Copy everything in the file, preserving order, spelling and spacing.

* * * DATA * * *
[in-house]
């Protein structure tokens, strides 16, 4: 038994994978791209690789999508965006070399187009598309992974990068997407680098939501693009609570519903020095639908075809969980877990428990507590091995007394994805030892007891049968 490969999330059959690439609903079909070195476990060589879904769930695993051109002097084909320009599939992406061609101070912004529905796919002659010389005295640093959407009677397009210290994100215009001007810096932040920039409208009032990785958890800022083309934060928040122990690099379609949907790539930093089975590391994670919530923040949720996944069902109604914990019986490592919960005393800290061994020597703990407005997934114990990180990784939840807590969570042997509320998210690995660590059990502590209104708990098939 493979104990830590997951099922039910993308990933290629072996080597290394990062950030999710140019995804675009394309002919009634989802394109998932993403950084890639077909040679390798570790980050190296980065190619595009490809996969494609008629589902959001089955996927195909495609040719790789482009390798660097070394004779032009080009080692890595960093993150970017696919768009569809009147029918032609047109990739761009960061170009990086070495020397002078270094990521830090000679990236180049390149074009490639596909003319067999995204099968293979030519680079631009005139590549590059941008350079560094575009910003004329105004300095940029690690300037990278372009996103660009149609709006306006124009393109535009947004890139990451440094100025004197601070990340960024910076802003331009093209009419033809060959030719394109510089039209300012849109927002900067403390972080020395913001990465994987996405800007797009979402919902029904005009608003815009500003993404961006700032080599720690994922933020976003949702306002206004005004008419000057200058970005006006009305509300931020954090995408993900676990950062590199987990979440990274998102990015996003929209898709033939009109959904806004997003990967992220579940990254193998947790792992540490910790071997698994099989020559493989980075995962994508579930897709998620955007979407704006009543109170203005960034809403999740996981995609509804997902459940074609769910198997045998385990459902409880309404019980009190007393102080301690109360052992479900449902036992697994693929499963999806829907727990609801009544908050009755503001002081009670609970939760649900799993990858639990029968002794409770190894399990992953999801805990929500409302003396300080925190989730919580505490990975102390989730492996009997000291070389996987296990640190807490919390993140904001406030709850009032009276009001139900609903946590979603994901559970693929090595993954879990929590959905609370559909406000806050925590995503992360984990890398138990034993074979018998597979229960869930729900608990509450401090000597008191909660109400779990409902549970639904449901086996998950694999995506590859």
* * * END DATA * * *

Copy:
[in-house]
């Protein structure tokens, strides 16, 4: 038994994978791209690789999508965006070399187009598309992974990068997407680098939501693009609570519903020095639908075809969980877990428990507590091995007394994805030892007891049968 490969999330059959690439609903079909070195476990060589879904769930695993051109002097084909320009599939992406061609101070912004529905796919002659010389005295640093959407009677397009210290994100215009001007810096932040920039409208009032990785958890800022083309934060928040122990690099379609949907790539930093089975590391994670919530923040949720996944069902109604914990019986490592919960005393800290061994020597703990407005997934114990990180990784939840807590969570042997509320998210690995660590059990502590209104708990098939 493979104990830590997951099922039910993308990933290629072996080597290394990062950030999710140019995804675009394309002919009634989802394109998932993403950084890639077909040679390798570790980050190296980065190619595009490809996969494609008629589902959001089955996927195909495609040719790789482009390798660097070394004779032009080009080692890595960093993150970017696919768009569809009147029918032609047109990739761009960061170009990086070495020397002078270094990521830090000679990236180049390149074009490639596909003319067999995204099968293979030519680079631009005139590549590059941008350079560094575009910003004329105004300095940029690690300037990278372009996103660009149609709006306006124009393109535009947004890139990451440094100025004197601070990340960024910076802003331009093209009419033809060959030719394109510089039209300012849109927002900067403390972080020395913001990465994987996405800007797009979402919902029904005009608003815009500003993404961006700032080599720690994922933020976003949702306002206004005004008419000057200058970005006006009305509300931020954090995408993900676990950062590199987990979440990274998102990015996003929209898709033939009109959904806004997003990967992220579940990254193998947790792992540490910790071997698994099989020559493989980075995962994508579930897709998620955007979407704006009543109170203005960034809403999740996981995609509804997902459940074609769910198997045998385990459902409880309404019980009190007393102080301690109360052992479900449902036992697994693929499963999806829907727990609801009544908050009755503001002081009670609970939760649900799993990858639990029968002794409770190894399990992953999801805990929500409302003396300080925190989730919580505490990975102390989730492996009997000291070389996987296990640190807490919390993140904001406030709850009032009276009001139900609903946590979603994901559970693929090595993954879990929590959905609370559909406000806050925590995503992360984990890398138990034993074979018998597979229960869930729900608990509450401090000597008191909660109400779990409902549970639904449901086996998950694999995506590859």